It's a place of forests and bountiful ocean, where the Lekwungen-speaking Peoples, the Songhees and Esquimalt Nations, have thrived since time immemorial.
It's where James and Laura Dunsmuir built a 40-room, Tudor-inspired mansion.
In the 1940s it was part of the war effort where junior naval officers trained, and grew in stature to become Royal Roads Military College.
Today, this National Historic Site is home to Royal Roads University.
A sense of place
Not far from Victoria, the capital of British Columbia, the place we call Hatley Park has been cherished and cared for by people with a strong connection to the environment.
From the Lekwungen Peoples, the Songhees and Esquimalt First Nations, who have lived on these lands for thousands of years, to students who join us from all over the world, people who spend time at Hatley Park treasure and respect the land and the sea.
The natural landscape inspired James Dunsmuir’s vision for a baronial country estate. After purchasing the property in 1907, he commissioned celebrated British Columbia architect Samuel Maclure to build Hatley Castle. It would be a grand home for James and his wife Laura to entertain local society, raise their children and enjoy a tranquil retirement.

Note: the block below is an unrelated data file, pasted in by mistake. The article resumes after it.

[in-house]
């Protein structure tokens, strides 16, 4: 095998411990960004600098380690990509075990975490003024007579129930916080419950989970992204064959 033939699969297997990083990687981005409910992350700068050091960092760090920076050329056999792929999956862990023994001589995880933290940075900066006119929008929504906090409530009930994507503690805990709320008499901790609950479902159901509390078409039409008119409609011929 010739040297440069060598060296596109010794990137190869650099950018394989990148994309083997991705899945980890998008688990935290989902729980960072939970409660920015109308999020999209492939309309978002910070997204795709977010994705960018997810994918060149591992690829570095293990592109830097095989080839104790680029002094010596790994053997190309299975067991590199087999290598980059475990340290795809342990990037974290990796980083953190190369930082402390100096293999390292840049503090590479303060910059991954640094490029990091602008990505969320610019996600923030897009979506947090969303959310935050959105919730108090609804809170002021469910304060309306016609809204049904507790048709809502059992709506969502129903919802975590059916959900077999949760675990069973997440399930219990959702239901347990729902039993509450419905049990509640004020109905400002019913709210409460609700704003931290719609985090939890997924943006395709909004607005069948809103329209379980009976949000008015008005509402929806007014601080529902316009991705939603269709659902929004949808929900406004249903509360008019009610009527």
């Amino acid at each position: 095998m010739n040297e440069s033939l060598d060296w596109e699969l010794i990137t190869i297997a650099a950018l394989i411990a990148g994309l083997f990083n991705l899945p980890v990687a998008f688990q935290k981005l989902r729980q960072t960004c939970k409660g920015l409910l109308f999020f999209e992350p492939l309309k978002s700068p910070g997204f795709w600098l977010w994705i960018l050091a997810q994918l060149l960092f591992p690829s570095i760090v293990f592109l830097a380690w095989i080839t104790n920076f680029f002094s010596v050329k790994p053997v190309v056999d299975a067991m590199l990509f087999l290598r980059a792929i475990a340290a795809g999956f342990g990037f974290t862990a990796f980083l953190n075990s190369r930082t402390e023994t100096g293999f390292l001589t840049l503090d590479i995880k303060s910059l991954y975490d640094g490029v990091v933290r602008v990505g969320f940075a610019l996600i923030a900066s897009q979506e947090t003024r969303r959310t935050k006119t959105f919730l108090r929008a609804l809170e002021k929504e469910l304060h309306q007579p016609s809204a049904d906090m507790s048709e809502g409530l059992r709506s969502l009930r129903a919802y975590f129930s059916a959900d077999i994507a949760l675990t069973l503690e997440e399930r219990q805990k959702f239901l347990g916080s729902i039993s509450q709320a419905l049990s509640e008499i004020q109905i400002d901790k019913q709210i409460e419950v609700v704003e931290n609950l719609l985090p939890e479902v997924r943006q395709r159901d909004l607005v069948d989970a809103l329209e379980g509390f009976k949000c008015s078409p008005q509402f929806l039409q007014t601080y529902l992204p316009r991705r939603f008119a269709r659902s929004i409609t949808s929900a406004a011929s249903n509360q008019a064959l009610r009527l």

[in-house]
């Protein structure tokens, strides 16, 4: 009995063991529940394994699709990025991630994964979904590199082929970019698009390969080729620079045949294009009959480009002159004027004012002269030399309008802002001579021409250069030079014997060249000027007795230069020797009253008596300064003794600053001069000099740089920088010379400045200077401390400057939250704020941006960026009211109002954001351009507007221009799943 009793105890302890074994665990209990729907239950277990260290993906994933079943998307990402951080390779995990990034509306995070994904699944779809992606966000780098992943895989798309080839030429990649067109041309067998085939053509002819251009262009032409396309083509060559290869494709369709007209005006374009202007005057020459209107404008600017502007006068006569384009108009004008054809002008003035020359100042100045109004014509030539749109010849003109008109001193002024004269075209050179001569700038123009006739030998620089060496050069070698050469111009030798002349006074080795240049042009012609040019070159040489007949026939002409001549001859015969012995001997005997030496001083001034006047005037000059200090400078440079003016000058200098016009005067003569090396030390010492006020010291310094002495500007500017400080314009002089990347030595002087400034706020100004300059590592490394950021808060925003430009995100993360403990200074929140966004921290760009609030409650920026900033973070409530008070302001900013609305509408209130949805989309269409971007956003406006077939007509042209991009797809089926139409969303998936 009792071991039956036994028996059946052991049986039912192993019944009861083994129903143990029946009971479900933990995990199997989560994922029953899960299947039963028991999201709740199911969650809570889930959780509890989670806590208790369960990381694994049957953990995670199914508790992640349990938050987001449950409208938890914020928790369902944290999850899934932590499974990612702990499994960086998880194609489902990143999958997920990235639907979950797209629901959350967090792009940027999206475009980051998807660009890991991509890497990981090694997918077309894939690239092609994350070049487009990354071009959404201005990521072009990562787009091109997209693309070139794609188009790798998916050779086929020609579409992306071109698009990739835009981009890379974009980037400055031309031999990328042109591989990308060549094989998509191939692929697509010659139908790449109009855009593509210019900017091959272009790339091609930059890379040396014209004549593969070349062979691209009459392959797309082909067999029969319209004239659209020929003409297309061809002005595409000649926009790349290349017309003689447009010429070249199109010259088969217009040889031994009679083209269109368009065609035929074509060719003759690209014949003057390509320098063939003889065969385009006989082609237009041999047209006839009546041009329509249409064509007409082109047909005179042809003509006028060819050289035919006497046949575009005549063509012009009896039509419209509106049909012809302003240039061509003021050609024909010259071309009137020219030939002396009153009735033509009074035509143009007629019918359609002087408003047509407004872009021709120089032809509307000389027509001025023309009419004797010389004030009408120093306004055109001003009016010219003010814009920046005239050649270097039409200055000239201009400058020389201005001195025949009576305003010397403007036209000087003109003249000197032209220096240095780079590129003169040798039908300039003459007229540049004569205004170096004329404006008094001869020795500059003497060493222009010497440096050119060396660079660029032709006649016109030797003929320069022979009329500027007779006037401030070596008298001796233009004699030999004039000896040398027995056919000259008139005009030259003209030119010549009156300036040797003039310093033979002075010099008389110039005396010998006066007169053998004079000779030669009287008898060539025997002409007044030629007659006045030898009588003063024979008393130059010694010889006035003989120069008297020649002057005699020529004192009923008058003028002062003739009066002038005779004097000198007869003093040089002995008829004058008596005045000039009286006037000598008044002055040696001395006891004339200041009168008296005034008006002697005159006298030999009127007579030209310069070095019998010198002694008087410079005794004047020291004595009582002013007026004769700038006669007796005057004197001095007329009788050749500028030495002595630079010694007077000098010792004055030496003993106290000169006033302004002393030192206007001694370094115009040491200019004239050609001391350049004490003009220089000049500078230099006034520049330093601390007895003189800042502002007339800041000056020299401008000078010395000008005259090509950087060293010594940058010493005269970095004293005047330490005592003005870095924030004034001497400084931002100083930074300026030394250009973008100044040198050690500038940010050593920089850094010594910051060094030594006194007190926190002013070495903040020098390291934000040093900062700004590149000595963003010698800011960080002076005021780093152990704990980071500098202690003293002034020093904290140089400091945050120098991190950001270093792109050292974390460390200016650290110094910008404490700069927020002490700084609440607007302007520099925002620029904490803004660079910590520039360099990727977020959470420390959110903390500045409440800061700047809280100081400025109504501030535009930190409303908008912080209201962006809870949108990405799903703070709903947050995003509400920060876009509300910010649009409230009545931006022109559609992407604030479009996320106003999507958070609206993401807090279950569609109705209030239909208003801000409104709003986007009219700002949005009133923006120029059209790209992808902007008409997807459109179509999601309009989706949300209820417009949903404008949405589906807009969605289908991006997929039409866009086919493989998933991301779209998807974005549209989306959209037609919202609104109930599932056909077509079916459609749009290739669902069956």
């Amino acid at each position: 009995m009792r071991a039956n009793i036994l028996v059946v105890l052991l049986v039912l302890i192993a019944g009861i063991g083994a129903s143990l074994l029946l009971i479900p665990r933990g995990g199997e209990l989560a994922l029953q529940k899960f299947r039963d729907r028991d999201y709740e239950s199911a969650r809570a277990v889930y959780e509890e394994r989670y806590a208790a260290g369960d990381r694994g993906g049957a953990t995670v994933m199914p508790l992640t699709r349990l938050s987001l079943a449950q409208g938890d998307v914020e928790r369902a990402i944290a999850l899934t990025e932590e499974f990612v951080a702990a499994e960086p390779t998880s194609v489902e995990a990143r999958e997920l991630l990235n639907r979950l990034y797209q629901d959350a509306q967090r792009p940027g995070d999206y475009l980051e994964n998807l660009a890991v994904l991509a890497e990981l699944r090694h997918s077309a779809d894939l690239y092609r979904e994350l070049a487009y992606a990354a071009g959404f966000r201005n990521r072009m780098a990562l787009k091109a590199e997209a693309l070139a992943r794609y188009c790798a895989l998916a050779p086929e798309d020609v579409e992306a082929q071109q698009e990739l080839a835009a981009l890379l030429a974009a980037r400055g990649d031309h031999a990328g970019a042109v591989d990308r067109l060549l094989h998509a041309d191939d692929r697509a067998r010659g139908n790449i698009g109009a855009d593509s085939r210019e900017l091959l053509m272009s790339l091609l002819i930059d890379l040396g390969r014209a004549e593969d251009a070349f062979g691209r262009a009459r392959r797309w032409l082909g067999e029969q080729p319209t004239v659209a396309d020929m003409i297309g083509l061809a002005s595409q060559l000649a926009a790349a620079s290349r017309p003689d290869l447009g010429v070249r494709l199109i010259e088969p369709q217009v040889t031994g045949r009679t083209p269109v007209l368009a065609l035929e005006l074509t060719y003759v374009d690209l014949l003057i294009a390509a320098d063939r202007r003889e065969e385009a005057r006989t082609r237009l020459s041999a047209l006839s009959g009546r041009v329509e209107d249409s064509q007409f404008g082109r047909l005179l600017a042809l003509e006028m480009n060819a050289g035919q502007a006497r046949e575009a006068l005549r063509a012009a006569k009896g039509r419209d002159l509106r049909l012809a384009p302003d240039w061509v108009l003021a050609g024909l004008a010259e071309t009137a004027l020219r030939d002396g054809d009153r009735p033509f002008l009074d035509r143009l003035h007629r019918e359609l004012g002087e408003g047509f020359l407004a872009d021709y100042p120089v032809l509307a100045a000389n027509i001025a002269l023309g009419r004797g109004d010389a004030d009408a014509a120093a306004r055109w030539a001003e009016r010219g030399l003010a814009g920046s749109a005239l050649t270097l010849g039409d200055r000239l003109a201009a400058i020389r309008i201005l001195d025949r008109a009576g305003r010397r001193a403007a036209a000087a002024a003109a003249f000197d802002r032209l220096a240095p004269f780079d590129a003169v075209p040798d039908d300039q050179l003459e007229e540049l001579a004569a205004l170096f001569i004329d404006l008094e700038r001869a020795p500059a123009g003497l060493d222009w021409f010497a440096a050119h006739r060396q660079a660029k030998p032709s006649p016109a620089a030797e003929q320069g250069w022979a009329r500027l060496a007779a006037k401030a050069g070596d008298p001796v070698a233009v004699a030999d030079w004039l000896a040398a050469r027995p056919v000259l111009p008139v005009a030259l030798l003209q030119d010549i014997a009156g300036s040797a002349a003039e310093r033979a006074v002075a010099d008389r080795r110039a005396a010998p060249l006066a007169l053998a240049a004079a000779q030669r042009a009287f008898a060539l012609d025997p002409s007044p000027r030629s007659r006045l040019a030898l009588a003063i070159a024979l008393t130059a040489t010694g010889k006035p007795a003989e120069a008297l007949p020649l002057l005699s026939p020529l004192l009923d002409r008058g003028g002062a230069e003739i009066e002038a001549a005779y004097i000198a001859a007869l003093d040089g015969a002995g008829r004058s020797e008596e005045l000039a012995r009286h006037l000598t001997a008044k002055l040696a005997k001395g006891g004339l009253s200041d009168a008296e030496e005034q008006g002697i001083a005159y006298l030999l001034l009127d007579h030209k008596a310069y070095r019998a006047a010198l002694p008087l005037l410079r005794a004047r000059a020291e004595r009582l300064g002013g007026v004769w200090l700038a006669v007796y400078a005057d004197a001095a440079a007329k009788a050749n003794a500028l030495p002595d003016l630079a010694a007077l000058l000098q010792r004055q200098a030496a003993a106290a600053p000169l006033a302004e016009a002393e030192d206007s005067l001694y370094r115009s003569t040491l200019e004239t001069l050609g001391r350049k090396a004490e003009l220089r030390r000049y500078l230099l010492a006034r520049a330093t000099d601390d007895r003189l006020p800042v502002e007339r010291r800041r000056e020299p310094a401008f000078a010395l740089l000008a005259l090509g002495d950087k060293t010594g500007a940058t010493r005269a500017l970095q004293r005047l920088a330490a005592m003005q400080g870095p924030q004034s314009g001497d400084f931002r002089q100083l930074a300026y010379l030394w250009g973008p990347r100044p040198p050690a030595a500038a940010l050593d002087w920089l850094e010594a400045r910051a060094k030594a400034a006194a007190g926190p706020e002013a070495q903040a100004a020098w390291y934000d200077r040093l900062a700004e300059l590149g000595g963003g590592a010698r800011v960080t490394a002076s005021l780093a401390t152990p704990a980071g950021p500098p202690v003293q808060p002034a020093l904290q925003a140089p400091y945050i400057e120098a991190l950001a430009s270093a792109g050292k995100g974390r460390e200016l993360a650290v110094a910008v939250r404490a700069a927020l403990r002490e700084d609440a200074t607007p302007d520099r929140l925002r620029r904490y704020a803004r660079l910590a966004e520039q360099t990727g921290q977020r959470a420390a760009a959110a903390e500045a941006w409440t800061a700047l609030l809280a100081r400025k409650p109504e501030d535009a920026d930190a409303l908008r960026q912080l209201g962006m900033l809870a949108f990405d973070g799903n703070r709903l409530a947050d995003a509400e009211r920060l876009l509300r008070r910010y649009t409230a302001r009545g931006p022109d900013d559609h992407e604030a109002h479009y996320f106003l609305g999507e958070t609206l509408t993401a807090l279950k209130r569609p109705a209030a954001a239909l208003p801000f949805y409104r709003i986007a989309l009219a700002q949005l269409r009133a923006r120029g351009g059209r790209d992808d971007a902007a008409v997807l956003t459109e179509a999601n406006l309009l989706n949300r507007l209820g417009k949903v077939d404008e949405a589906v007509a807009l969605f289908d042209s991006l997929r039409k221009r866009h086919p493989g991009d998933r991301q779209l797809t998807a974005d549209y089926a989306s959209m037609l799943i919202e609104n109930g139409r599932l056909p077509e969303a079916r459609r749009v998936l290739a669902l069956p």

A place for learning
In the 1940s, with Canada at war with Germany, Hatley Park served as a training site for naval sub-lieutenants.
After the war, the site expanded its military and naval training spaces and services. It became a place of higher learning, too, offering a four-year degree program, before closing in 1995.
Royal Roads University
Royal Roads University was established in 1995 to provide life-changing education for students of all ages and stages. The blended model of online and in-person education was a Canadian first.
For more than 25 years, RRU has delivered programs that call students to transform themselves – and the world.